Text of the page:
It has been dry, dry, dry in our garden and so as someone who has little time for watering I am using it as an experiment to see what plants will survive in our changing climate. (That’s what I’m telling myself anyway.)
Yesterday I went on our local Climate Strike march in Brighton with my 11-year-old and her friend. It was totally inspiring seeing thousands of young people taking to the streets to demand climate action.
Caroline Lucas, Green MP for Brighton Pavilion addressed the crowds about the need for taking action now, not by 2050.
Back to my six, joining in with The Propagator – what could be greener than growing your own plants?
1. Persicaria amplexicaulis
I can safely say this Persicaria is not enjoying the dry weather and it’s lovely pink cats tails are drooping something rotten. I will take pity on it and water it today.
2. Symphyotrichum ‘Little Carlow’
Ok I would call this an aster, but everyone seems to be calling them Symphyotrichum these days. Little Carlow is a lovely variety with masses of tiny purple flowers. It is faring all right in the dry weather but I can’t help wondering if it would have flowered sooner and more prolifically had it been watered.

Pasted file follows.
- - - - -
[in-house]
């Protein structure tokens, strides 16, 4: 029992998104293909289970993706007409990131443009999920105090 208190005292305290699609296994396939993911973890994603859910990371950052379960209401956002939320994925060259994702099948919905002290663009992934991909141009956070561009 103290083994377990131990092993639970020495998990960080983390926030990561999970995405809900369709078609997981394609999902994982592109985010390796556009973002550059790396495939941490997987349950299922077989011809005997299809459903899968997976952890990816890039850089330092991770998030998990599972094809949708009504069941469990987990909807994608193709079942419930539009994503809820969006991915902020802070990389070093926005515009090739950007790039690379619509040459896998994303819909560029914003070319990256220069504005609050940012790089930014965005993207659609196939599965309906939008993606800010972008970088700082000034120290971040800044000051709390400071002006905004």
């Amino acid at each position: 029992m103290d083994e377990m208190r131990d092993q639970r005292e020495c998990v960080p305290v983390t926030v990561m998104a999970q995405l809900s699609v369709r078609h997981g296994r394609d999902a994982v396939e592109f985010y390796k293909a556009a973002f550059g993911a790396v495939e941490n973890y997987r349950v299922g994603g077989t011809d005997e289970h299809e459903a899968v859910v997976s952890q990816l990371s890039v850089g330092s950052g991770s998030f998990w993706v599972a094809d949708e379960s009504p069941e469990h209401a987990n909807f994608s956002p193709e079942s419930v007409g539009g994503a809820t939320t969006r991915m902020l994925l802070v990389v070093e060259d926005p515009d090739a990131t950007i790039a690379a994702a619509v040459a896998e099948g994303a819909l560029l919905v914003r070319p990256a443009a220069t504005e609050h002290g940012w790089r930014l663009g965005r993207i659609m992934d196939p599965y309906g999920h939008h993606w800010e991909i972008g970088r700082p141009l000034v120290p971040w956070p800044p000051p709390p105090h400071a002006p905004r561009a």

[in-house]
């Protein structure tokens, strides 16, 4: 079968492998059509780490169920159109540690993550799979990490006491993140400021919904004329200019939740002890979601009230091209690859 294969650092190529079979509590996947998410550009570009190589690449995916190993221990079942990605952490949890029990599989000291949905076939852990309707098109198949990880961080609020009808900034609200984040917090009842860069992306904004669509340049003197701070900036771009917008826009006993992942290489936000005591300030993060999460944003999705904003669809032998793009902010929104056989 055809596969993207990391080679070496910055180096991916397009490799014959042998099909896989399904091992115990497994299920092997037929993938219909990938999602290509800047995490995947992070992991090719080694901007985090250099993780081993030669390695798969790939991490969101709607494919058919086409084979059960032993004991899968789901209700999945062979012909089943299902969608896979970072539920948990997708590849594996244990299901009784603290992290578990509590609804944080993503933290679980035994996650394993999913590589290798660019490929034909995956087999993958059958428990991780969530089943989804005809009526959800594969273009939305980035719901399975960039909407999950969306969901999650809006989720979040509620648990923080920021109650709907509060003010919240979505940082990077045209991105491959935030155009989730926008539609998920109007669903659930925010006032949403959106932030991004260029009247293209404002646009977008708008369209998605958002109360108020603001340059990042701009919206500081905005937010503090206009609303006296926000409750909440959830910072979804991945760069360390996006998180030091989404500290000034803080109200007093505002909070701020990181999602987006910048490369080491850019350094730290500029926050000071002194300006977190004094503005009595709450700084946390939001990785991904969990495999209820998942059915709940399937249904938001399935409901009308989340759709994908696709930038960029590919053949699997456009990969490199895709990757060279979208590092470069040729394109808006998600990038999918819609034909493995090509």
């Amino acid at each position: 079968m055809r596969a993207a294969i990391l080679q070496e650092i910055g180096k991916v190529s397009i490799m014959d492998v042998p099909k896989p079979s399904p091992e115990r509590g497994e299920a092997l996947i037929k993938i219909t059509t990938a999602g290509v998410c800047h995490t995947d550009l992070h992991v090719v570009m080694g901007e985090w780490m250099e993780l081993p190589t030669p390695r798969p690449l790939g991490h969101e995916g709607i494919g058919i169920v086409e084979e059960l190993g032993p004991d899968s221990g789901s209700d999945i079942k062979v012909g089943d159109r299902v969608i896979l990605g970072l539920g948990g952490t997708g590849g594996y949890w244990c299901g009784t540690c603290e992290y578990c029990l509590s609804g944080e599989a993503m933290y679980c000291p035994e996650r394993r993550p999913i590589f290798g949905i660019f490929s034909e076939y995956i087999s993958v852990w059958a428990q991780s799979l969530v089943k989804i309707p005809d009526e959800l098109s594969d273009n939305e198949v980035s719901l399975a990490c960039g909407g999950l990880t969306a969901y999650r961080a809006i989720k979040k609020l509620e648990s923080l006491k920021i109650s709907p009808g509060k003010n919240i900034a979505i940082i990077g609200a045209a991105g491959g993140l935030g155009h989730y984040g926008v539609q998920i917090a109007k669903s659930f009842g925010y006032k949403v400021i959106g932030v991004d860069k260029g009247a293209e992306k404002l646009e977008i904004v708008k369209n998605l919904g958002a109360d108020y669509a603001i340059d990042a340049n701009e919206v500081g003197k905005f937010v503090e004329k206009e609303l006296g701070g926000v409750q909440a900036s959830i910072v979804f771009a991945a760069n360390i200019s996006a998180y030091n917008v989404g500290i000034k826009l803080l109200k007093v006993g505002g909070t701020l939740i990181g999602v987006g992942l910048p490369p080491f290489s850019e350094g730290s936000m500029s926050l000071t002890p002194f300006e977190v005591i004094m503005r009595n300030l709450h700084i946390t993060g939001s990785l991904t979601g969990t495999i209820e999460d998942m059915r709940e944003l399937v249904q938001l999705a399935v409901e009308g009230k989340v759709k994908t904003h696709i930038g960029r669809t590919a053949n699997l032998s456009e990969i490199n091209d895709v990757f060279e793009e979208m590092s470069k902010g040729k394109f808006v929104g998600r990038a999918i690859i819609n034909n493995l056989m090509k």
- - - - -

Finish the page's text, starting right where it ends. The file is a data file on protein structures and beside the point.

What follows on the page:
3. Salvia uliginosa
The flowers of this bog salvia are sparse but a beautiful blue. It was only planted last autumn so maybe needs to become better established. I don’t think it minds the dry too much, though its common name would suggest otherwise.
My nine-year-old picked this up from a plant sale outside a neighbour’s house so it was locally sourced. It doesn’t mind dry weather at all and is quite happy in this chalky bed.
I have been getting hostas all wrong. I thought they liked damp shade then I read in Piet Oudolf’s classic book Dream Plants for the Natural Garden that they need a well-drained semi-shaded spot which never gets too wet and whose soil is not too nutrient rich. That is because in nature they grow in rocky places mostly facing away from direct sunshine. I had just the spot under the fig tree, west-facing so it only gets late afternoon sun. These hostas came from our local plant shop but were unnamed so any idents welcome.
Alongside the hostas I have planted two heucheras from Waitrose – Little Cuties Coco and Peppermint. I love the variation of colours in the heuchera family. They are evergreen and don’t mind slight shade but I think I will water them today just to be on the safe side!